Jackson said that the office manager position does not need to be a full-time position, and he likely will not fill it again full time.
“It is data entry and payroll and paying the bills,” Jackson said.
However, Jackson said his biggest frustration so far was learning that there was only one person on staff trained to calculate and run the township payroll. One of his priorities will be to begin cross-training so that he and other employees can cover each others’ duties, if necessary, he said.
“As a supervisor, my philosophy has always been that I can’t do everything but I need to make sure that I know how to do everything, and I’m willing to do it,” Jackson said.
Township trustees have a list of duties that include poor relief, fire protection and abandoned cemetery maintenance. Jackson said he must master all of those, but he expects the township poor relief and the fire department to each take up about 40 percent of his time, with the remaining 20 percent of his energy to be focused on all the other duties. For example, he already has discovered a fence dispute that will need the trustee’s office to get involved.
Jackson said he views the township as being the poor relief of last resort — where people must turn when all other options are exhausted. He said he would work to maintain good relationships with community agencies.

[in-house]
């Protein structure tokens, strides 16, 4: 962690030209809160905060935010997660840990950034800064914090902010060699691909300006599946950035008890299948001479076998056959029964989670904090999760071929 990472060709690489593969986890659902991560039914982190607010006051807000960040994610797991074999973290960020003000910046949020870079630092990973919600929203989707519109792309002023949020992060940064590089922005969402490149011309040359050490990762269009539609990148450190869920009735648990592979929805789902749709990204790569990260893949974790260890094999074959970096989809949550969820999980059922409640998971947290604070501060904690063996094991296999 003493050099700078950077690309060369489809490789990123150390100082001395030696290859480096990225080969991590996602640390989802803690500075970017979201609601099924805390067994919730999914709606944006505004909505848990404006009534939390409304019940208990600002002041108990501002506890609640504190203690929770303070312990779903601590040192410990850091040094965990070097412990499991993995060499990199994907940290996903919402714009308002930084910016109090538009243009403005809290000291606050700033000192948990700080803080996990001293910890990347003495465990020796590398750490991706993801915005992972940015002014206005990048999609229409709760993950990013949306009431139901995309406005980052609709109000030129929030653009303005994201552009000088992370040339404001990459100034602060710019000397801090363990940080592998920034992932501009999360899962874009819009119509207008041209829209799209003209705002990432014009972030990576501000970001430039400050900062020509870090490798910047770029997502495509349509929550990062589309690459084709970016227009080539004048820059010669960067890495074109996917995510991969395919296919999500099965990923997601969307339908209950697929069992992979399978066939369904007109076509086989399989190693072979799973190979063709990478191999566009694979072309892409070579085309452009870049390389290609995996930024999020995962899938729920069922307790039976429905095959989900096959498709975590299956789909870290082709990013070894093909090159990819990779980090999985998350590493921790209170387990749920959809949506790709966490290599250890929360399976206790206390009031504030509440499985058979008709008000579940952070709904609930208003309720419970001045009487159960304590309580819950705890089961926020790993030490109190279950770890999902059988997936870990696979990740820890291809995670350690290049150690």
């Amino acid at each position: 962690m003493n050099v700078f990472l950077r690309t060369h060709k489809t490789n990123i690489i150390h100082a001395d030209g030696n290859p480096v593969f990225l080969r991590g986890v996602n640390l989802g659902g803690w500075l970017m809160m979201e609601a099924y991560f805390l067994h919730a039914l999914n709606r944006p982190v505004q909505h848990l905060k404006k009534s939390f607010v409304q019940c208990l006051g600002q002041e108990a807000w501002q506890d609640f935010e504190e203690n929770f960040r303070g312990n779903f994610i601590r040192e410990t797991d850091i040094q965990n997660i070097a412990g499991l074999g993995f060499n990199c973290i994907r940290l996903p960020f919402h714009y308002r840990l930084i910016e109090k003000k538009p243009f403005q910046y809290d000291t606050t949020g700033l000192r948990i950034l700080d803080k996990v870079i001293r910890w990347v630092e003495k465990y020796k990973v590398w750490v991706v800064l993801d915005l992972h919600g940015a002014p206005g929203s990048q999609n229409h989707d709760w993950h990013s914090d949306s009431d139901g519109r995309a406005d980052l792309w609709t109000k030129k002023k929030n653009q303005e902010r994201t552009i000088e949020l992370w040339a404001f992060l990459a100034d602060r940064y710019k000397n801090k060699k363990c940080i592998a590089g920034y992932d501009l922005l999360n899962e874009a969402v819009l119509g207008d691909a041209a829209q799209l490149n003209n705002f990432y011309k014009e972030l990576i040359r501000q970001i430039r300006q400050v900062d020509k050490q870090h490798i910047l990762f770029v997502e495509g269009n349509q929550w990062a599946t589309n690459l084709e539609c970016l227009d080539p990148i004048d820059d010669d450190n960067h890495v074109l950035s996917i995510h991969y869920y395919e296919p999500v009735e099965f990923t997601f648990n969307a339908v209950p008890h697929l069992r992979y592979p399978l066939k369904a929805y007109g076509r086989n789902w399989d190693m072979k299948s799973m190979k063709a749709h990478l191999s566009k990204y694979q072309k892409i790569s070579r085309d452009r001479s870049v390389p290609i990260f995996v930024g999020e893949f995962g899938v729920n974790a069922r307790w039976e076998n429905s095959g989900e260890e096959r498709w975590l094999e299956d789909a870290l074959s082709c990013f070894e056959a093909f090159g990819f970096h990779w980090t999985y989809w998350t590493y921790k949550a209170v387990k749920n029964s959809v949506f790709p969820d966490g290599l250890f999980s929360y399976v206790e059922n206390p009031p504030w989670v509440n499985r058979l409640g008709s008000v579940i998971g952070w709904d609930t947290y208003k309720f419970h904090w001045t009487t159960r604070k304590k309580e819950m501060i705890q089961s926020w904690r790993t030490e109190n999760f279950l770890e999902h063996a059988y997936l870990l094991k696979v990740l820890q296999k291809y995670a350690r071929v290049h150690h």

Columbus Mayor Kristen Brown has approached Jackson about being involved in the mayor’s council on safe and affordable housing, he said. Barkes had been a good partner in those efforts, Brown said, and she expected to also have a good working relationship with Jackson.
“The township trustee and their poor relief activities and their emergency services are such a critical service to the community,” Brown said.
The trustee’s office provides the funding for emergency shelter for the homeless and helps people with rent and utilities to keep them in their home in the first place, the mayor said.
Jackson said he will not micromanage the township fire department. In addition to six paid firefighters, the township contracts with the Columbus Township Fire Rescue volunteer department for fire protection in the unincorporated areas of the township, spread out roughly in a ring around the Columbus city limits.
Barkes was a longtime fire chief and firefighter, who also served on the fire department board before being elected to the trustee’s office. Two of the township advisory board members are also closely affiliated with the fire department: Doug Hollenbeck is a city firefighter and volunteer with Columbus Township, and Ken Greenlee is a longtime volunteer.